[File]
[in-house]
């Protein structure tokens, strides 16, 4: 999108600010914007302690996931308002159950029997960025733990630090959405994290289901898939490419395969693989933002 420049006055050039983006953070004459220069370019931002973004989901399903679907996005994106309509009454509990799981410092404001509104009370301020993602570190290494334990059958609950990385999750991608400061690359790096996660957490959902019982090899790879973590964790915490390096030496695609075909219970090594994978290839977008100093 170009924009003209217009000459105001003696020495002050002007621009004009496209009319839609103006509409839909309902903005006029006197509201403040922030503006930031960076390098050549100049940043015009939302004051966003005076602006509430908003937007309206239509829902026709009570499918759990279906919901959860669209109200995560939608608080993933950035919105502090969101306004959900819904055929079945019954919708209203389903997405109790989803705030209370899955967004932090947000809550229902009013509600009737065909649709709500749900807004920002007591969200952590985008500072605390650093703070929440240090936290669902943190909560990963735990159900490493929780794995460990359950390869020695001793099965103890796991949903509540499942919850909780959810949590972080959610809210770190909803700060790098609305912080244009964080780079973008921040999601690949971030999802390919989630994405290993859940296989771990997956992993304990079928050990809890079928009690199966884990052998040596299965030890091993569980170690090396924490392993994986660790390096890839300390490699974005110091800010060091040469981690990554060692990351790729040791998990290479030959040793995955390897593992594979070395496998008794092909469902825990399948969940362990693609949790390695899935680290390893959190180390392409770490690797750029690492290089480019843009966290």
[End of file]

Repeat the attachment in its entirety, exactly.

[in-house]
């Protein structure tokens, strides 16, 4: 999108600010914007302690996931308002159950029997960025733990630090959405994290289901898939490419395969693989933002 420049006055050039983006953070004459220069370019931002973004989901399903679907996005994106309509009454509990799981410092404001509104009370301020993602570190290494334990059958609950990385999750991608400061690359790096996660957490959902019982090899790879973590964790915490390096030496695609075909219970090594994978290839977008100093 170009924009003209217009000459105001003696020495002050002007621009004009496209009319839609103006509409839909309902903005006029006197509201403040922030503006930031960076390098050549100049940043015009939302004051966003005076602006509430908003937007309206239509829902026709009570499918759990279906919901959860669209109200995560939608608080993933950035919105502090969101306004959900819904055929079945019954919708209203389903997405109790989803705030209370899955967004932090947000809550229902009013509600009737065909649709709500749900807004920002007591969200952590985008500072605390650093703070929440240090936290669902943190909560990963735990159900490493929780794995460990359950390869020695001793099965103890796991949903509540499942919850909780959810949590972080959610809210770190909803700060790098609305912080244009964080780079973008921040999601690949971030999802390919989630994405290993859940296989771990997956992993304990079928050990809890079928009690199966884990052998040596299965030890091993569980170690090396924490392993994986660790390096890839300390490699974005110091800010060091040469981690990554060692990351790729040791998990290479030959040793995955390897593992594979070395496998008794092909469902825990399948969940362990693609949790390695899935680290390893959190180390392409770490690797750029690492290089480019843009966290």